Land Trust looks to buy ‘spectacular’ riverfront lot

Land Trust looks to buy ‘spectacular’ riverfront lot

The North Providence Land Trust is looking to potentially acquire a three-acre open space parcel on Woonasquatucket River, shown here at the end of Adams Lane near the Johnston town line.

NORTH PROVIDENCE – Members of the North Providence Land Trust are considering a proposal to purchase some three acres of property along the Woonasquatucket River, a “pretty spectacular spot,” according to Town Planner David Westcott, who serves as a member of the committee.

Members of the Land Trust are going through a due diligence period, including reviewing various aspects of a potential purchase on June 13.

It remains unclear how much the Octeau family is looking to receive for the property at the end of Adams Lane, but the price tag for this conservation and recreation space appears to be in the range of $300,000.

Mayor Charles Lombardi didn’t comment specifically on the Adams Lane parcel but said “depending on the cost” that he believes the town should preserve whatever open space it can.

Westcott said there is a “big chunk of upland” space here, as well as some wetlands and a hard shore. Eagles and blue herons are frequently spotted here, and deer feed on the nearby island.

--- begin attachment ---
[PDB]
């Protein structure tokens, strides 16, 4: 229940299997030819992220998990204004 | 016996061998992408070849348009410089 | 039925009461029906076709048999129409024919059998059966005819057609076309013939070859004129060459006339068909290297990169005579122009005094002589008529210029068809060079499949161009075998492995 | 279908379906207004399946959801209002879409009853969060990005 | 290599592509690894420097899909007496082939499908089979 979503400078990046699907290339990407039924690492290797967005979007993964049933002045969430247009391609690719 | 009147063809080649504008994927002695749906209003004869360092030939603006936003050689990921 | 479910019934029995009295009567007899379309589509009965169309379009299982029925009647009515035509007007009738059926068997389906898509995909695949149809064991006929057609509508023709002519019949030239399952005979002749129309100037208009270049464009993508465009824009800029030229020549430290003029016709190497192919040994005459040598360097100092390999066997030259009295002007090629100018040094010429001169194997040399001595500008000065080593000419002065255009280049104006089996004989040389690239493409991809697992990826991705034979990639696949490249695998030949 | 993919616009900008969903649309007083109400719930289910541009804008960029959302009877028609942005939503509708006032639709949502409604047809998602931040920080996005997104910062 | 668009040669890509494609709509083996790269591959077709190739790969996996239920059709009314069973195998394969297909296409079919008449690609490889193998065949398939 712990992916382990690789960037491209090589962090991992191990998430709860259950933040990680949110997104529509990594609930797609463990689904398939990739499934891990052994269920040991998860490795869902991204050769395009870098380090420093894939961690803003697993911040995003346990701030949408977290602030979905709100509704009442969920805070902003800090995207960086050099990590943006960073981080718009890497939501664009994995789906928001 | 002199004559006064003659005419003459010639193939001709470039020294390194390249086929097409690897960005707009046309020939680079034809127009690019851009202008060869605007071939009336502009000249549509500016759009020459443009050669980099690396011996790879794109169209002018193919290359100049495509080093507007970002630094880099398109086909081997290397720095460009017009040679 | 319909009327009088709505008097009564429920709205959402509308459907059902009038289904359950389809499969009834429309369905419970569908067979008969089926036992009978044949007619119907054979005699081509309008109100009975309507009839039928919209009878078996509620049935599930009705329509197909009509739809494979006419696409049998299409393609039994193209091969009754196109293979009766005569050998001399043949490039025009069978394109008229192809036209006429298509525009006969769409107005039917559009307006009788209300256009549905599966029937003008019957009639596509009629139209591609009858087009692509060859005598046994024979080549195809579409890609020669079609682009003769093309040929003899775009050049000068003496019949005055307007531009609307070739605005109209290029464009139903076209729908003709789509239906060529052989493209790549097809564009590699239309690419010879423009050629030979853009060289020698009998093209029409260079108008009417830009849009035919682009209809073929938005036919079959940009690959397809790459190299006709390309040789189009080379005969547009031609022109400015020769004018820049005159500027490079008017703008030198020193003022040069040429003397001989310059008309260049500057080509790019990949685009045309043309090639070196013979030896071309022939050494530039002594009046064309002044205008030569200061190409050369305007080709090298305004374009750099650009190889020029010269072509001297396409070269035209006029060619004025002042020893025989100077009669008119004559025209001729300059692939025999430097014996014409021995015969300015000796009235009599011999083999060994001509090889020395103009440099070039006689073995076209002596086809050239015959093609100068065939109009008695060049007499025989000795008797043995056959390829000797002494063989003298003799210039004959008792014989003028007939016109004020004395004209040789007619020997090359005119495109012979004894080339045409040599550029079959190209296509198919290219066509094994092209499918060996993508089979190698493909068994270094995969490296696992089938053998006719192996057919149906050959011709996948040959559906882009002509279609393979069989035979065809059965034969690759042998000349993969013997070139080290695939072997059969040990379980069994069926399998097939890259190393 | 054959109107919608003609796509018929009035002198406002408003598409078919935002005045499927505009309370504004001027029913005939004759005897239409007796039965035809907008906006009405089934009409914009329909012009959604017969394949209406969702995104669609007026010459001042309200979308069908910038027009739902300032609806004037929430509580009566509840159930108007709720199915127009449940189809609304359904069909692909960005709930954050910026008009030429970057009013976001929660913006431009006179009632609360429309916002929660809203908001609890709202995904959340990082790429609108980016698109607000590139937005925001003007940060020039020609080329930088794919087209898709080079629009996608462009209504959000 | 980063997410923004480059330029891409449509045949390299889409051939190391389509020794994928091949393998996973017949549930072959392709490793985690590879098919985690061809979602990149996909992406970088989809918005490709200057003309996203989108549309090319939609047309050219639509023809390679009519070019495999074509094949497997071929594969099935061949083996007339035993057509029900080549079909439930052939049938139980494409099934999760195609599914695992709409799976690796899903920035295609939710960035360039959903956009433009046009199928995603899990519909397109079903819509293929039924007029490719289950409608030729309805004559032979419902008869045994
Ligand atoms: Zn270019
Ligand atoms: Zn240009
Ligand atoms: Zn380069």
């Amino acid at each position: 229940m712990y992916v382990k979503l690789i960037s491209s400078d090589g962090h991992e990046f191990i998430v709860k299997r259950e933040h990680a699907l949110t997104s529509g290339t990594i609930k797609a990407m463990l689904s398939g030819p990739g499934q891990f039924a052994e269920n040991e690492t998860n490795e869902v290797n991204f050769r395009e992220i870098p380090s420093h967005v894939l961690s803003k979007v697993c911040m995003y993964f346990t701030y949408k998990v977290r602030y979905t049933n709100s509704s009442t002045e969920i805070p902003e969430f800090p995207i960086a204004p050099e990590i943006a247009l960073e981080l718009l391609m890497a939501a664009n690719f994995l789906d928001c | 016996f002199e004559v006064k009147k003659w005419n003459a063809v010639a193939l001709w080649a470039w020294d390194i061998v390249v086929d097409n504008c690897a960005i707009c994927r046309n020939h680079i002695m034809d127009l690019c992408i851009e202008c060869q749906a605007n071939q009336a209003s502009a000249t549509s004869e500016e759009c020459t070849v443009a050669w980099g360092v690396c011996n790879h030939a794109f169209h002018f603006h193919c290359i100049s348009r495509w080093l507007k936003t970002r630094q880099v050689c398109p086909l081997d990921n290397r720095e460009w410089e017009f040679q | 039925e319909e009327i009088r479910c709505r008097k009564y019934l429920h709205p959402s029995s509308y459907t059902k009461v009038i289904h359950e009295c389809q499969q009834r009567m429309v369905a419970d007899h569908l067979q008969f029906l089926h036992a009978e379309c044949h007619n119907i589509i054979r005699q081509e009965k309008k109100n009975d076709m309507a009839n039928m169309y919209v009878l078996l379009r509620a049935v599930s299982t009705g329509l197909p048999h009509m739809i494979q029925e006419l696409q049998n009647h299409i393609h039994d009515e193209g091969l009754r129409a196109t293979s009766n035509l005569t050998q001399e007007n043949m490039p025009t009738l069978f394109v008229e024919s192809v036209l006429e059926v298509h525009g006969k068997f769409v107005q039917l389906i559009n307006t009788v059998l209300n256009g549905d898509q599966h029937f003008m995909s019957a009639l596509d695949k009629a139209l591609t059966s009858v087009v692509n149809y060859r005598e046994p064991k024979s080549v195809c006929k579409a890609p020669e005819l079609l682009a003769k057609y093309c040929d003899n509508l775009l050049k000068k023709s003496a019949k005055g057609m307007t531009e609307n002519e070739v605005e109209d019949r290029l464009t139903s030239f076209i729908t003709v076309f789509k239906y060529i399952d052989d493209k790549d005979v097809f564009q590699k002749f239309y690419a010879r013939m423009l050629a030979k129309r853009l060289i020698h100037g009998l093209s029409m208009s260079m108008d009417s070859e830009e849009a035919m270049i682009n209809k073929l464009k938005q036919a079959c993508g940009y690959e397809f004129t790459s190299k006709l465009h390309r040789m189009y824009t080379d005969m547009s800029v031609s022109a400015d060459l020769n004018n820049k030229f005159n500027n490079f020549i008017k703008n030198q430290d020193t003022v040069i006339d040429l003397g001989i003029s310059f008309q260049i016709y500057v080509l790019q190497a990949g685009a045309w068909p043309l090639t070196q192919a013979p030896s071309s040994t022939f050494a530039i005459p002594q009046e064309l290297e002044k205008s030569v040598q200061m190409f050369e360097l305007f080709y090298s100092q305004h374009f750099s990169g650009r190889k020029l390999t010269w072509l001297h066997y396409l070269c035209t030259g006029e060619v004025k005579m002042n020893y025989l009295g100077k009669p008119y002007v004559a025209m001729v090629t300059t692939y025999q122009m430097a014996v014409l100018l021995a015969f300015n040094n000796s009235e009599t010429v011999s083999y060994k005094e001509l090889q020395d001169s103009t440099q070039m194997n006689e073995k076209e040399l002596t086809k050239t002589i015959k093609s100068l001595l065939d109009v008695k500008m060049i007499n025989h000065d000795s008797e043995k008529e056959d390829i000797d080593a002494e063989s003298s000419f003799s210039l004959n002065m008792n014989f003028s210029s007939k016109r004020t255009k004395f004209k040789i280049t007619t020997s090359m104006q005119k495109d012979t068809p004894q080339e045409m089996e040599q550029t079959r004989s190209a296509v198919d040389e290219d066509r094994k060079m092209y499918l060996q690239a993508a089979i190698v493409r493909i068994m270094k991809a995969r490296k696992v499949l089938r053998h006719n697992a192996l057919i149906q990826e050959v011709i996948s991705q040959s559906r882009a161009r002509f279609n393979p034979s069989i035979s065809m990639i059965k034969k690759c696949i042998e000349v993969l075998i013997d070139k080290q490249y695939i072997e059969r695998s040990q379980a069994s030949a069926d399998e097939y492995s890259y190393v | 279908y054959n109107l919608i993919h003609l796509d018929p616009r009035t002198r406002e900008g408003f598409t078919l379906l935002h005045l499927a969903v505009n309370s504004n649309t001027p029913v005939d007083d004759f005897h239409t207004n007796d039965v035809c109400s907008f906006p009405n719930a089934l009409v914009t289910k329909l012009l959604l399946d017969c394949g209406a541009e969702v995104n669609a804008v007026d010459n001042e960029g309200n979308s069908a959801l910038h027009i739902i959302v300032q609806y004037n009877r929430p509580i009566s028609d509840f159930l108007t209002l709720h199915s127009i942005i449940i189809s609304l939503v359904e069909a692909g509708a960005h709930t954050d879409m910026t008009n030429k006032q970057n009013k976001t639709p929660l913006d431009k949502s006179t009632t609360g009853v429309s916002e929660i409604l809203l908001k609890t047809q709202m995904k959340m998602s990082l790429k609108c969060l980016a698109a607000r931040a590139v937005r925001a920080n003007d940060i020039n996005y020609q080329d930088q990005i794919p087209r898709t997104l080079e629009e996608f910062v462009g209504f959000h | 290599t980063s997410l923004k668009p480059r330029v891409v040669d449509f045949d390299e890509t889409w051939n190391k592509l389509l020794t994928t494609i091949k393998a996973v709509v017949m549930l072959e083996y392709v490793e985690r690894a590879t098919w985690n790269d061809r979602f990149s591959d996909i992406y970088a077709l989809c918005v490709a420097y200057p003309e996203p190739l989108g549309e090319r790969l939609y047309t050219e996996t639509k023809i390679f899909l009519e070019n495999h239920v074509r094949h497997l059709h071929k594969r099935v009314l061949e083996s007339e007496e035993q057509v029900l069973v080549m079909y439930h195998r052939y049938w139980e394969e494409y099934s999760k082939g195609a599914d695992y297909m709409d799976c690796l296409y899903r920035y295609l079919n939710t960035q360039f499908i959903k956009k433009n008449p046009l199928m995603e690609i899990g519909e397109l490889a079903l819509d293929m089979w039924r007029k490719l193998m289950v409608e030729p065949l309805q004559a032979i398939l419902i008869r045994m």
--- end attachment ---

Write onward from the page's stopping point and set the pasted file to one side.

“It really is a beautiful piece of land,” he said, noting how little of the riverfront North Providence residents currently have access to.

“This is your riverfront park,” he said.

Westcott said there might be room for a small multi-use play field on this property, which has been used for the Land Trust’s annual picnic and fundraiser.

A canoe and kayak launch would be a perfect addition, he said. The bikeway is right across the river, and Johnston’s Cricket Field park area is just up the road at the town line, making for a potentially nice continuous recreation area that’s beautiful for water recreation and nature spotting.

According to Westcott, appraisals have been completed, though the final numbers on those weren’t clear. Land Trust Chairman Ken Conte could not be reached for comment, and members of the Octeau family also couldn’t be reached.

Westcott said the initial thought was that there were four acres available here, but it turned out to be about three acres.

The Land Trust, which gets money through local impact fees when new developments are built, doesn’t appear to currently have the money it needs to make the purchase outright, said Westcott, but he was asked to speak with grant consultant Lisa Andoscia about the possibility of acquiring grant funds to chase down the needed money.

There are no water or sewer hookups on the property, making it ideal for open space uses, said Westcott.